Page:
Music lovers enjoyed a Saskatchewan first in Lampman on June 13.
A drive-in concert was held at the town’s campground, featuring Saskatchewan country music singer Justin LaBrash and his band True North. Forty-eight vehicles passed through the gates for the event, and 202 people were counted for the attendance.
Proceeds from the concert were directed to the Lampman branch of the Royal Canadian Legion.
Justin LaBrash was born in Regina and currently resides in Lumsden, but he has family in the southeast region and has spent a lot of time in the Kisbey area. His mother Laureen said they might have been able to squeeze in a couple more vehicles, but that would have been difficult.
“Everybody followed the guidelines that are in place with the social distancing and the requirements for shows like this. Everything just went well,” said Laureen.
The wind was the only issue, as it forced concert organizers to keep relocating the FM antenna and adjusting it throughout the show. Instruments needed to be placed on the stage so they wouldn’t blow away when they weren’t in use.
Justin said it was a thrill to be back on stage, and this was his first concert since the pandemic.
“It was a huge success,” he said. “They had a sold out crowd of more than 200 people, and raised some good funds for the Lampman Legion, and was able to kick off something that I think is going to be a cool event to carry us through the summer,” said Justin.
He compared the concert to “riding a bike,” for both him and the band members, since they didn`t forget how to put on a good show.
“We’re really looking forward to being able to work with the guys again, and get back on the road again and feel somewhat normal,” he said.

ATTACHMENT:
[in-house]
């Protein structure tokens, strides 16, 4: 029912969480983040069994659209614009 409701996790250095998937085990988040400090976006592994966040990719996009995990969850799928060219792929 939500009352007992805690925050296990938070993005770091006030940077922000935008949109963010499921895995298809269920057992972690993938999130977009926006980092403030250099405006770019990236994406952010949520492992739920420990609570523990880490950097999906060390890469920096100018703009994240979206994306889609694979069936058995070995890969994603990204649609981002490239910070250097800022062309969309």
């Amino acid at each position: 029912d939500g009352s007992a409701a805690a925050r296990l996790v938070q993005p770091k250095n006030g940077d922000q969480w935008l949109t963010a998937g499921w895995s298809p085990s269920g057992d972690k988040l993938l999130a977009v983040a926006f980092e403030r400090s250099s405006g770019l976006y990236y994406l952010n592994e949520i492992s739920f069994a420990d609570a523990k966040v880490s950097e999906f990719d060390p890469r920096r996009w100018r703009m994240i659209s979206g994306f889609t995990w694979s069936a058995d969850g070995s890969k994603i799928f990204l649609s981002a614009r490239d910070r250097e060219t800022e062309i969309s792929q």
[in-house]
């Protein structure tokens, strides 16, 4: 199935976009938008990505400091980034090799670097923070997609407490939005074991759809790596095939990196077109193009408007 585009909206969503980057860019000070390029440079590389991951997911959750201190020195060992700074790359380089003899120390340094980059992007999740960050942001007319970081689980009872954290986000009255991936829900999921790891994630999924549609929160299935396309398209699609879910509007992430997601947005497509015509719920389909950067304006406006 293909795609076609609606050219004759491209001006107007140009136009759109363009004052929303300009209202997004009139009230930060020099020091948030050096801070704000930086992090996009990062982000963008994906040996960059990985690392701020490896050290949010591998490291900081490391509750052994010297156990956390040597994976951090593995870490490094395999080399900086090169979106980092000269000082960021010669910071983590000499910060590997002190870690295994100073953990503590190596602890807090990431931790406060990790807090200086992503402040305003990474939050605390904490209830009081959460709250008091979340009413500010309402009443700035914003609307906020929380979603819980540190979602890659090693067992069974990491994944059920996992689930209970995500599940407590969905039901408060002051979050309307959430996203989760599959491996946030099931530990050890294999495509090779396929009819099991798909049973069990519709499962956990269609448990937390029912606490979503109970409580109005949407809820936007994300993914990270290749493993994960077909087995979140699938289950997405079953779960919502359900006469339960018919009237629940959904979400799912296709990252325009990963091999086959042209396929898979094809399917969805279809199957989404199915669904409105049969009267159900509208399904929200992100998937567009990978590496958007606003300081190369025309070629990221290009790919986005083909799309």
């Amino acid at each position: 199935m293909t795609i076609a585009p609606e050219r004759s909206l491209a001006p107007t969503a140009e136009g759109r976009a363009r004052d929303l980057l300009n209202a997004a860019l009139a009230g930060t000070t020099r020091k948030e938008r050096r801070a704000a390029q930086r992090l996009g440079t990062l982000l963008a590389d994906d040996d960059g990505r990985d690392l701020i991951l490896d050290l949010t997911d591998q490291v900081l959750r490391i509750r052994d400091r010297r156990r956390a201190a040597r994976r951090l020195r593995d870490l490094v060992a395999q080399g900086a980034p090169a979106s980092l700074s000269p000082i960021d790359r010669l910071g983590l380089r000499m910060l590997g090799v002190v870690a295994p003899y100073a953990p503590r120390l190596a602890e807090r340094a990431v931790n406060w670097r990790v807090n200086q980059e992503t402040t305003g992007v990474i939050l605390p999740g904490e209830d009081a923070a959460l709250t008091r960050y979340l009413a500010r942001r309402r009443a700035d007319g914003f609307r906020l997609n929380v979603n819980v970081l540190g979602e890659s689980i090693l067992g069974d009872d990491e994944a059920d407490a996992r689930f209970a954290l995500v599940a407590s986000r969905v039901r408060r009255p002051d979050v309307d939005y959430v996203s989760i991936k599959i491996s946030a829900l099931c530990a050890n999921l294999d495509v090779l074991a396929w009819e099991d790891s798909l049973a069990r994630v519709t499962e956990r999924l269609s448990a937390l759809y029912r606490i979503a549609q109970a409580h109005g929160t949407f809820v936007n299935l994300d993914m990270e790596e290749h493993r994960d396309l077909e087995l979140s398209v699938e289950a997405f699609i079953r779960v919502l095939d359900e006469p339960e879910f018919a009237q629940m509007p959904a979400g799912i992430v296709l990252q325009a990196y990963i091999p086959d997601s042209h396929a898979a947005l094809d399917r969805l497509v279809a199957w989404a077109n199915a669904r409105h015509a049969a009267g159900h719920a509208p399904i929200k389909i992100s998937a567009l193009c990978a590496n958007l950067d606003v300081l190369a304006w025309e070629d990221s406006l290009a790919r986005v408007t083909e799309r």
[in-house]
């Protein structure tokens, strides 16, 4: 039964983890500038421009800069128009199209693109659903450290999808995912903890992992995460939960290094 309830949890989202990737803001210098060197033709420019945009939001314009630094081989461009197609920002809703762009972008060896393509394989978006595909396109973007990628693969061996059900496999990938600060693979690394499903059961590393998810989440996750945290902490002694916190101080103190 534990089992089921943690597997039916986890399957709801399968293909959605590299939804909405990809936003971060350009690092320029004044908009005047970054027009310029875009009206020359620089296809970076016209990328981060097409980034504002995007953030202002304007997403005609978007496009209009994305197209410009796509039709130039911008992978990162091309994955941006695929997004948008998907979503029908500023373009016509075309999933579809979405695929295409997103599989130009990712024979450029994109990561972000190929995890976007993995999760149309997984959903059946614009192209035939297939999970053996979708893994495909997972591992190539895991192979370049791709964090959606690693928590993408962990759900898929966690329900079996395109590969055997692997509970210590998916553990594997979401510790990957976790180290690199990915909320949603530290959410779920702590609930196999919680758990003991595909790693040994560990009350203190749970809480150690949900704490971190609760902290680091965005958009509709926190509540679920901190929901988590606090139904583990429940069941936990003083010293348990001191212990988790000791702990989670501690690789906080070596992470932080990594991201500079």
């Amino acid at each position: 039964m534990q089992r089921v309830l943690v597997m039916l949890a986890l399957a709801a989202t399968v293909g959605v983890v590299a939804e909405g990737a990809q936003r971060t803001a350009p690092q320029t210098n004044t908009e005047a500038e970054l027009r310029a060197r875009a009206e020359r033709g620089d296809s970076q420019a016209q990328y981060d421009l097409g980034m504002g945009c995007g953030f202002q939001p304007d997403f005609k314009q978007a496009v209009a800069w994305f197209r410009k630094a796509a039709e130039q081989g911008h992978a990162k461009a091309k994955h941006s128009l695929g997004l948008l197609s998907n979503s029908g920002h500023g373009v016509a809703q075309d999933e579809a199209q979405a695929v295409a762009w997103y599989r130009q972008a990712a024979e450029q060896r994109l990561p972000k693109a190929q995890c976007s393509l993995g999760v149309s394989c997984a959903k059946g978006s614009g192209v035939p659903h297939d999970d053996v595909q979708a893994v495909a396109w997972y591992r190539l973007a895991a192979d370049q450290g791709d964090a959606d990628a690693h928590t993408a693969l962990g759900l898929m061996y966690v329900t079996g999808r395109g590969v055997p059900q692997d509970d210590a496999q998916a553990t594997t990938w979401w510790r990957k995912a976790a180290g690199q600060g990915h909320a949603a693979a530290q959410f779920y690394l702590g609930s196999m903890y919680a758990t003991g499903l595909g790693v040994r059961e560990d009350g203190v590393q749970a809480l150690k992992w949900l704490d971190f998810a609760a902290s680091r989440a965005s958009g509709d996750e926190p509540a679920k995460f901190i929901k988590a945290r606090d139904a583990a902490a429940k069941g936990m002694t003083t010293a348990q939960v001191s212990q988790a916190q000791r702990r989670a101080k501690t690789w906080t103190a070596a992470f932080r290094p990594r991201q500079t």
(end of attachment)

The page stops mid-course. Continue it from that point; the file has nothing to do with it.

Justin was supposed to come to Lampman to perform at a fundraiser for the legion in March, but that concert was dashed due to the COVID-19 pandemic. So both sides started looking into how they could make this happen.
They found out they could hold the concert, as long as they followed certain guidelines. All vehicles were parked five metres apart, people had to remain in the vehicle and no concession stand was closed.
“It was five months and a week between the time the boys (Justin and True North) and played together, until they stepped on the stage (in Lampman), because they couldn’t have a rehearsal, and they were staying isolated and being extremely careful,” said Laureen.
The legion and the Town of Lampman/Rural Municipality of Browning Recreation Board played a big role in making the event happen, Laureen said. The Prairie Dog Drive-In allowed Justin and True North to play a set of songs before the movie on June 12 to help promote the Lampman show.
It took 10 days to plan the drive-in concert, from when the concept was conceived to when the show began.
“Justin just felt strongly about it, and so we went with it,” said Laureen. “The Lampman legion was just incredible to work with. The volunteers there were so excited.”
The concert had added meaning because his 100-year-old great grandfather, Albert Hale of Kisbey, was there, along with Justin’s grandparents, Grant and Marilyn Hale.
Since the Lampman concert, nine drive-in shows have been booked. Laureen believes this is a direction that live music will be headed in the coming months, especially since there hasn’t been any discussion of concerts happening indoors in the Re-Open Saskatchewan Plan.
“With some tweaking, it can happen very safely, but it’s something they have to work through, and until then, this is an option for some artists that are able to do it,” said Laureen.